The Truth About Crawl Space Encapsulation – What Your Building Department Doesn’t Want You to Know

Your Crawl Space Causes Problems

If you have a dirt crawlspace underneath your home, then chances are you are experiencing problems that need to be addressed.

For instance, your foundation may be experiencing bad smells, high humidity, puddles of water, broken concrete foundation, heaps and heaps of dirt, little to no access, little to no sunlight, little to no insulation, radon gases, water vapor, mold, insects, termites, pests, vermin, tree roots penetrating into the concrete footing, lack of earthquake retrofitting hardware, or any similar type of problem.

If you do not know whether or not your foundation is experiencing any problems, then the best recommendation is to Best crawl space encapsulation your home with a flashlight and look around or contact a foundation expert to do it for you, which is usually a free service, and as experts they can pinpoint almost every specific problem.

What it boils down to is that almost all crawl spaces have problems. Through a process known as the stack effect, air travels up from underneath the home and takes the crawl space air with it. Many Americans currently live with asthma problems and other breathing related problems due to the dirt foundations underneath their home and the mold spores as well as dust mites that travel with it.

 

A Looming Global Water Crisis?

A Looming Global Water Crisis?

In many respects water is integral to human life. There is virtually no realm of human endeavor that can be undertaken without water. Indeed seventy per cent of the human body is itself composed of water. Therefore indeed the future of water use can be said to be the future of humanity. There is however much speculation in this regard.   water scarcity    For not all regions are equally blessed with abundant water resources. Nor do all countries have equal resources to tap this resource that is so important to human life.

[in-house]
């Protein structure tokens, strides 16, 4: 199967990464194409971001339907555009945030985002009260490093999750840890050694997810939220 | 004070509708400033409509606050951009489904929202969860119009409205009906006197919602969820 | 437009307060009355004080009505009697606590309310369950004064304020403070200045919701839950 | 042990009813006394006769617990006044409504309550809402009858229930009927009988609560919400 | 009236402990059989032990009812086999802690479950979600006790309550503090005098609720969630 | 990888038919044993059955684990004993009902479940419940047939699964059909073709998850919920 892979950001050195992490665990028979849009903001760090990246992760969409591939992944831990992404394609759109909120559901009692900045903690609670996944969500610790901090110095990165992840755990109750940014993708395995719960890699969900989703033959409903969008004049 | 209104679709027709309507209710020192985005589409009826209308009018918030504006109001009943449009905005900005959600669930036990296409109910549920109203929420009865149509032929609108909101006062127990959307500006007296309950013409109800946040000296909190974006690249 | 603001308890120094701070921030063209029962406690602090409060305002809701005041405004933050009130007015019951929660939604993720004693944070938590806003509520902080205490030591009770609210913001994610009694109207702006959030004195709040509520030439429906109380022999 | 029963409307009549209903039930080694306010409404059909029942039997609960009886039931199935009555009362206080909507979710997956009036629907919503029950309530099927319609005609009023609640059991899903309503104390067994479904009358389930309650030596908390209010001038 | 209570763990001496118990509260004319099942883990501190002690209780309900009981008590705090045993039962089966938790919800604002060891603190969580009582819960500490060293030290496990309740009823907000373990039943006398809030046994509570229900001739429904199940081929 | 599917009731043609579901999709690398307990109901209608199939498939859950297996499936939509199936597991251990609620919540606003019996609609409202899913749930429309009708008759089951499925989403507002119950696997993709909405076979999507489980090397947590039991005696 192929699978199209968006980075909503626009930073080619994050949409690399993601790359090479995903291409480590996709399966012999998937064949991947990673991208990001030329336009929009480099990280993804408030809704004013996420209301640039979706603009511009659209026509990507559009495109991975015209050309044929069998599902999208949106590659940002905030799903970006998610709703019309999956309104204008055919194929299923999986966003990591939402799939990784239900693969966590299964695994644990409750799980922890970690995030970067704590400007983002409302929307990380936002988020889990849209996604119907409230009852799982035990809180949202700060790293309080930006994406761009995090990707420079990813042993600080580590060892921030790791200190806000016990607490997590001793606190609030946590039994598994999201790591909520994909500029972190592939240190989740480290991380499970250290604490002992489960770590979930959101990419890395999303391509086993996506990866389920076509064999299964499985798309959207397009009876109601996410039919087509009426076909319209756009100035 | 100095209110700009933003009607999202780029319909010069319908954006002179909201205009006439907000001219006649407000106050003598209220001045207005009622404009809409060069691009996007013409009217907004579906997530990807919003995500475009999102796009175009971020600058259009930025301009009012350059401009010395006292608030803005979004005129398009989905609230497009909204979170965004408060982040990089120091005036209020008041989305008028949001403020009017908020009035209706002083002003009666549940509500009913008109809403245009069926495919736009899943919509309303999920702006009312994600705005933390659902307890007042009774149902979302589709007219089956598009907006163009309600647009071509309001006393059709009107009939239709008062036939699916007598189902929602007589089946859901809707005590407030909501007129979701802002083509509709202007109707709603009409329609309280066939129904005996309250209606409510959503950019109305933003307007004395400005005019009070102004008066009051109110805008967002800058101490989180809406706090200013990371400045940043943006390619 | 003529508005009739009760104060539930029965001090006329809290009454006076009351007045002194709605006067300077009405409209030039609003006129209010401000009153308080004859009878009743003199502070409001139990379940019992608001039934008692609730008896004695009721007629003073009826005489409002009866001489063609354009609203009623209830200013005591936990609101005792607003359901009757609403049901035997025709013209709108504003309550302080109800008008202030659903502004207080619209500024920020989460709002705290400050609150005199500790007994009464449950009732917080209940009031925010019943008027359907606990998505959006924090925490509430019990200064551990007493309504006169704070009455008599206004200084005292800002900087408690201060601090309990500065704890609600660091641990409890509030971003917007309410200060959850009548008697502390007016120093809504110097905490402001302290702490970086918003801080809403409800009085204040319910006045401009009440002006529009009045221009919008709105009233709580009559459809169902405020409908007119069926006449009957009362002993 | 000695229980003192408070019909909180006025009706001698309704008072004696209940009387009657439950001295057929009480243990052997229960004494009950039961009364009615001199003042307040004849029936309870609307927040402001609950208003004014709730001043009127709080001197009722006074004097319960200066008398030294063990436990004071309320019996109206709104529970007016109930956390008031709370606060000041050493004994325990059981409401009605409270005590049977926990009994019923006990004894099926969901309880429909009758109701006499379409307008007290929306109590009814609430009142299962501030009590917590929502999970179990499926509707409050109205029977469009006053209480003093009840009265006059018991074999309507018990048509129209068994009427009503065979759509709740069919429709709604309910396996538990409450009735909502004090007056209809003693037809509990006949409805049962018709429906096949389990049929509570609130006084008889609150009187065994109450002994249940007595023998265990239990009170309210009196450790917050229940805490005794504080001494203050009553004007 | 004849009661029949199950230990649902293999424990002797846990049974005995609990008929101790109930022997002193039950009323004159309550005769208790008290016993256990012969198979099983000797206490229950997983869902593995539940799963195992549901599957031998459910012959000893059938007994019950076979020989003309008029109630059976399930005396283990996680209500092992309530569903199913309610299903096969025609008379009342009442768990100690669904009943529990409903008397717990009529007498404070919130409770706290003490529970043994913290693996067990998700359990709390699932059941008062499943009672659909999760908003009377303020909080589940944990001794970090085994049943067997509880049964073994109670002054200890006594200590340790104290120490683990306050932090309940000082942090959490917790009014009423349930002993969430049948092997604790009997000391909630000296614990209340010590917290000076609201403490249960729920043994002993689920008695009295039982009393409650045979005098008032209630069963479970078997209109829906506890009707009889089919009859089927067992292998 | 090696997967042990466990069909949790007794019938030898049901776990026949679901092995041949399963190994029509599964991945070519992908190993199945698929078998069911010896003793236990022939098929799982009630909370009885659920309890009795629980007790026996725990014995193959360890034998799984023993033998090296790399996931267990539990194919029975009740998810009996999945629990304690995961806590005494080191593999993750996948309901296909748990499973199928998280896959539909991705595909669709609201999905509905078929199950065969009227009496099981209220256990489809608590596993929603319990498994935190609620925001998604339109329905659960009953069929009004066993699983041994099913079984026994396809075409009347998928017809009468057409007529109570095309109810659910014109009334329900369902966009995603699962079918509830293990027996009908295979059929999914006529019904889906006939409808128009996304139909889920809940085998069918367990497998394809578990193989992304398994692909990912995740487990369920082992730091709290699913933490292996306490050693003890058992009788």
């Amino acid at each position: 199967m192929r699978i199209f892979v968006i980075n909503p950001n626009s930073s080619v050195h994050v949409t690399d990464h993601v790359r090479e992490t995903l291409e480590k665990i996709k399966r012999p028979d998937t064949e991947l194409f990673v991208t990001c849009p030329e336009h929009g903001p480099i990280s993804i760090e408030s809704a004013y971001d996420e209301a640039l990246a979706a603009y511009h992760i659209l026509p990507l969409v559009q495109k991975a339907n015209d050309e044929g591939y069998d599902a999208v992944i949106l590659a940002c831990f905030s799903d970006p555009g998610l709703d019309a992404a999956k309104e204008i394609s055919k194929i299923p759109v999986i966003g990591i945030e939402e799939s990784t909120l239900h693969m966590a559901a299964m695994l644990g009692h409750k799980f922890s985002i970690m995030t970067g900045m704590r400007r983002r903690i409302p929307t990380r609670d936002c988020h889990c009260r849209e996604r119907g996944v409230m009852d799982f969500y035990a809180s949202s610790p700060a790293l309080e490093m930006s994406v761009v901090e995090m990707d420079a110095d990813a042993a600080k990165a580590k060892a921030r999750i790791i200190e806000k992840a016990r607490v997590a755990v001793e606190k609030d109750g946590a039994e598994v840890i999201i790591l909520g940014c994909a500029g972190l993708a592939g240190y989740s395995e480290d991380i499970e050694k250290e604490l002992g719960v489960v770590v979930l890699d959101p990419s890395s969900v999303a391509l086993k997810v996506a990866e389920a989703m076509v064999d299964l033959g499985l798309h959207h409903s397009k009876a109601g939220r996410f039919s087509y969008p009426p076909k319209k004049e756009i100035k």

The immediate speculation regarding water is whether earth is headed towards flooding or to becoming one vast desert by 2100. If the most populous country, China, is any indicator; the earth may be headed towards desertification on an extensive scale.

The struggle to control this precious resource, sometimes described as ‘blue gold’ is also one of geo-politics involving struggle between large and small nations. It is also a struggle therefore between the strong and the weak. As some water experts such as T. Tvedt have pointed out, not only is there diversity in the spatial spread of water resources but also there is diversity in access to such resources within countries. We are having a scenario ranging from extreme abundance to extreme scarcity. For example while Canada on the one hand is water abundant we have extreme water scarcity in Africa and large parts of Asia. The United States itself is not well endowed in terms of water resources while Latin American countries such as Brazil are. In Africa, women have to walk long distances to collect water. Contrast this with Canada which alone accounts for about twenty per cent of global water resources.

The struggle to control water is never ending. While we have some regions of the world like the Netherlands, southern England or Venice constantly battling against water and the risk of submergence we have on the other hand lower riparian states like Egypt or Bangladesh or even India crucially dependent on water but by no means able to control access to it. This is because successful water use for nations is also about global cooperation. That may or may not materialize. What is undeniable is that the ‘blue gold’ or rather access to it has and is fueling conflict. This poses a danger both to relations between nations as well as to the survival of nations. Spain is a prime example where northern parts of the country are abundant in water resources while southern regions are water deficient. Often indeed seemingly intractable political conflicts are centered actually on access to water resources. Kashmir is a leading example.